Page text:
We were not doing this for speed, or placement, or even ranking. Our goal was to race together, to complete the event with reasonable efficiency and without injury; to have fun.
Jeremy is athletic and on the track team so running is his strong point. He cycles. Like most triathletes swimming is his weak link so I advised him to practice, and we worked out how many laps equaled ¼ mile in his local pool. I, on the other hand, am a strong swimmer, and with my non-slick hybrid bike enter gung-ho into a training schedule, swimming or biking or running each day, with twice/weekly strength training focused on tri-specific movement, and a day for rest and recovery. I bow once again to the genius of Joe Friel.
I dive deeper into food and fuel. I discover glucose-filled dates as natural energy and coconut oil as lubrication with its medium-chain, quickly-digestible triglycerides. I buy an even bigger tub of protein powder. I wonder about alcohol and its effect on my training.
Week five I go overboard and hurt myself, I think, during an endorphin-rush-run when I launch into speed/lateral drills and backward jogging. The knee pain is intense and it hurts to walk. The orthopedist did his manipulations, took x-rays, said it didn’t seem serious and nothing obvious was broken. Yes, it could be a meniscal tear and one could MRI it but we agreed it could also be inflammation, so I stopped running, swam and cycled with care, and monitored how I felt.
Two weeks before the race Jeremy and I do practice ocean swims. I bring him a new pair of good goggles to replace his cheapo pair. We wear (borrowed) wetsuits for the first time, the water is 63 degrees and bloody freezing, but after the initial shock it’s great to swim and feel the challengeof the current. We are seriously pumped.
One week before the race I nervously do my first run in five weeks - a three-miler – to be sure that I can. It feels good to pound the pavement again. Nothing hurts. I am thrilled. I thank the Fitness God for muscle memory.
The night before the race we pick up our packets, and organize that Jeremy will swim with my age wave, #11, which I take as a good-luck sign and which he is perfectly happy to do. We eat a carbohydrate-loaded pasta dinner with vegetables and protein. I read that several Ironmen drink beer the night before their race, so I have wine with dinner.
Before we go to our respective bedrooms, Jeremy turns to me with a fist pump and says “Let’s do this!”
Race Day! Up at 5:15 am. It’s dark outside as we eat our no-fat, complex carb breakfast. As I get a cup of coffee Jeremy yells “Don’t drink coffee! You have to be natural!” I tell the young whippersnapper to relax.
We load up the car. I am using my sister’s road bike which I have not trained on but have ridden in the past. The weather is perfect, seventy degrees and not a cloud in the sky. We approach the transition area and the excitement is palpable. All these athletes! So many shapes and sizes! So much energy!
As it happens, this triathlon took place one day before the ten-year anniversary of 9/11. Imagine 950 athletes on a sun-filled beach observing a moment of silence in memorial and then singing the national anthem. It was beautiful: living proof that multisport is a universal pursuit transcending age, gender, race and culture.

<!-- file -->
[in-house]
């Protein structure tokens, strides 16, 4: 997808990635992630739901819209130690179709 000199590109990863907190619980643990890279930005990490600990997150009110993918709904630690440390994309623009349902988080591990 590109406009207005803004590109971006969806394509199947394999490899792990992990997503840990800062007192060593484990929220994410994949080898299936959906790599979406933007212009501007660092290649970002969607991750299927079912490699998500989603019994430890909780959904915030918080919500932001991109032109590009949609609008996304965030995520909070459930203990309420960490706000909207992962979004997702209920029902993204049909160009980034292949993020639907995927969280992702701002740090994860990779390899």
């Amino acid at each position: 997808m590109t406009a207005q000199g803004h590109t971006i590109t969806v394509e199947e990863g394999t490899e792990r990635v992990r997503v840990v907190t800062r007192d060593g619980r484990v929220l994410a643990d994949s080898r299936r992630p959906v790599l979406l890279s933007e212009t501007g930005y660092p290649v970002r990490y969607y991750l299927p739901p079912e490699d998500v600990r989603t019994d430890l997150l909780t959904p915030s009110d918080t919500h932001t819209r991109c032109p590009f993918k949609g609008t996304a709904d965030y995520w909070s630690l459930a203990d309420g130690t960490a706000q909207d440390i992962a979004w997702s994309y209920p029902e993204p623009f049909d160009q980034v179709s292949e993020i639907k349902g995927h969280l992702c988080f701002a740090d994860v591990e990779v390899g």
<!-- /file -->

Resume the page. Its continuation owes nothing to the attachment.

The Swim. As we run into the water my plan is to stay at the back on the inside; Jeremy is staying back/outside. The water is cold but not freezing and I tell myself, again, to relax and breathe easy.
I’m thinking pace, not speed. I’m doing my freestyle with long strokes and feeling good as I round the first buoy. No one has kicked me yet. I sense an open space and turn over for three or four backstrokes. I turn back, round the second buoy and head for shore. I get out of the water, exhilarated. My sister shouts “Great Job!” and takes my photograph.
Transition 1. My knees buckle a bit as I run on sand to the transition area. (Jeremy’s bike is in a different place and we’d agreed to meet at the entrance to the bike/run.) Wetsuit comes off, shorts and sneaks on, tank top, helmet. I see Jeremy waiting for me and we head out of the transition area.
The Bike. I start pedaling, excited to be on the second leg of the race. I soon become aware that I am not at all ‘one’ with my bicycle, and feel for the first time how important one’s bicycle is in triathlon. (I make a mental note for future reference.) After ten minutes I sense a bit of muscle fatigue and I slow down. The ride is beautiful – through the woods, along the water, past green rolling-hill golf courses. I say hello to the policemen pointing us onwards. Jeremy and I are totally present as we alternate one in front, one in back. A 78-year-old woman cycles by. I love fitness.
Transition 2. Nice and easy, I put the bike away, remove my helmet, run to meet Jeremy, and we’re on our way.
The Run. I am pleasantly surprised at how strong I feel at the start of the run. Jeremy interestingly is feeling his legs and is tired. But he gets his groove on and suggests I lengthen my stride and lift my knees a bit which I do, keeping to his pace.
It’s very warm out but I’m liking the sweat and notice how good it feels to just be using my legs. With a ½ mile to go I feel winded and stop for twenty seconds but snap out of it as I dig deep and push it out heading to the finish.
Jeremy has given me strict instructions that we are to raise our arms in the air as we cross the finish line, which we do, with high-fives, hugs, and a great sense of accomplishment. We’re feeling our athleticism and loving that we did this, our first triathlon, together. It’s a day we will always remember.
Anne Etra www.etrawords.com